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Minister threatens to revoke radio station's license following interview with opposition leader

(MISA/IFEX) - On 17 May 2007, Information and Broadcasting Services Minister Mike Mlongoti threatened to revoke an operating license for Petauke Explorers, a local commercial radio station in Petauke district in the eastern province of Zambia, for featuring the president of one of the leading political parties in an on-air paid-for interview.

Mlongoti issued the threats after the station featured Michael Sata, a vocal president of the opposition Patriotic Front (PF), which gave the ruling Movement for Multi party Democracy (MMD) tight competition in the 28 September 2006 tripartite elections.

Various political parties were in Zambia's Eastern province campaigning for the Kapoche parliamentary seat that fell vacant following the nullification of an earlier victory by an MMD candidate, Nicholas Banda, by the Lusaka High court due to malpractices during the September 2006 tripartite elections. The by-election took place on 5 June 2007.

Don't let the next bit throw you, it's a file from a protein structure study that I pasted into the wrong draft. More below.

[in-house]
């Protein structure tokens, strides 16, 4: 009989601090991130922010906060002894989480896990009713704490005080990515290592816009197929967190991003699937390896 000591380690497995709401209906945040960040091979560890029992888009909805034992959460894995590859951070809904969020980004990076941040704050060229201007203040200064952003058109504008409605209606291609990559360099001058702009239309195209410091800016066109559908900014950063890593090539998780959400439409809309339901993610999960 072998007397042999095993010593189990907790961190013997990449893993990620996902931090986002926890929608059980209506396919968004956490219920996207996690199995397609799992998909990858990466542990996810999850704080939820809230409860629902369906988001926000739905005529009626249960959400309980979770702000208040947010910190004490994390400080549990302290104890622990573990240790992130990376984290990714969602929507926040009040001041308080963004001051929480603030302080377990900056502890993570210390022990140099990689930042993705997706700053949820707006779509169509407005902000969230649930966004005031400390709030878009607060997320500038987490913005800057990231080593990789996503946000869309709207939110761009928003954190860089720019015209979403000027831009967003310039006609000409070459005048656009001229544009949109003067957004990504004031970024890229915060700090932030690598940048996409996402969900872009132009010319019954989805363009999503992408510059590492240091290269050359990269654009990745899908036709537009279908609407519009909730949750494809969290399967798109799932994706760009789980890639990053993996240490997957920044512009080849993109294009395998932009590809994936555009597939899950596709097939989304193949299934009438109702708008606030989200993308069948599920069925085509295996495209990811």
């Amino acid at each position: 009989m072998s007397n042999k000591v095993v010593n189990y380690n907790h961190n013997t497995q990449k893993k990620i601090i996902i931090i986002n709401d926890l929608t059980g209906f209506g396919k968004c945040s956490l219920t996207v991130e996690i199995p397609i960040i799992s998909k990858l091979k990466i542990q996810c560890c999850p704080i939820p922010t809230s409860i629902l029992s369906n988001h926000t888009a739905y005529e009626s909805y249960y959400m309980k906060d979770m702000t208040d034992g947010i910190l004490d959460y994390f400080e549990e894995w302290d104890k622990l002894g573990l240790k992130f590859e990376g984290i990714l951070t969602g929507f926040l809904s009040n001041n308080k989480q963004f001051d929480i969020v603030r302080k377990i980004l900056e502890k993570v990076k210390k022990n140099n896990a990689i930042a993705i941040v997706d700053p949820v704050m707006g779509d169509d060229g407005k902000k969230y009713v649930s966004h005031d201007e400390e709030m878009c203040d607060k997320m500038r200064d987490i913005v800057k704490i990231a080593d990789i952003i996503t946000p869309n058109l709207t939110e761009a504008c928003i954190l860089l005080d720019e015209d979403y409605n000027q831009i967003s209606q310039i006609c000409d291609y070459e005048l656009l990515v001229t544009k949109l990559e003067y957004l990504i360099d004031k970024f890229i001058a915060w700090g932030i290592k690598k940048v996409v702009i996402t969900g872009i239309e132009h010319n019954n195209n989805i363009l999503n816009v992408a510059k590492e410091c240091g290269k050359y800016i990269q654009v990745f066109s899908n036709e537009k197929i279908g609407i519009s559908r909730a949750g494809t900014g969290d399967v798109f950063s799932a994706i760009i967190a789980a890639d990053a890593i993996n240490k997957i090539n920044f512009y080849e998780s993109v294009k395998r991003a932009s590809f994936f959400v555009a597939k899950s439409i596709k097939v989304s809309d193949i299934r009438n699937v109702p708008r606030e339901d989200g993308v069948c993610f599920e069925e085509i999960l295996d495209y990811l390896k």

Sata had been featured on the station on 14 May from 9:00 a.m. to 10:00 a.m. (local time). Petauke Explorers radio station manager, Victor Msadabwe, told MISA Zambia in an email that his station had also featured the United National Independent Party (UNIP) and had extended the same offer to the ruling MMD but they did not respond to the invitation.

MISA Zambia chairperson Fr Frank Bwalya condemned the threats from Mlongoti on the radio station, describing them as "unwarranted". Bwalya said the threats by government to revoke the station's license clearly go against the culture of media pluralism.

However, on 28 May, Mlongoti denied the allegations on "Face the Media", a MISA Zambia-sponsored programme on 5FM Radio station, saying that he had only phoned the proprietor to inquire about the complaint logged with him by a concerned Petauke resident who complained that Sata was insulting during an interview on Petauke Explorers radio station.

Mlongoti said the proprietor regretted the development and informed him that he had since suspended the station manager. He said the government would not arbitrarily shut down radio stations violating the law, but separate managers that featured guests that were fond of insulting others in the name of freedom of speech.

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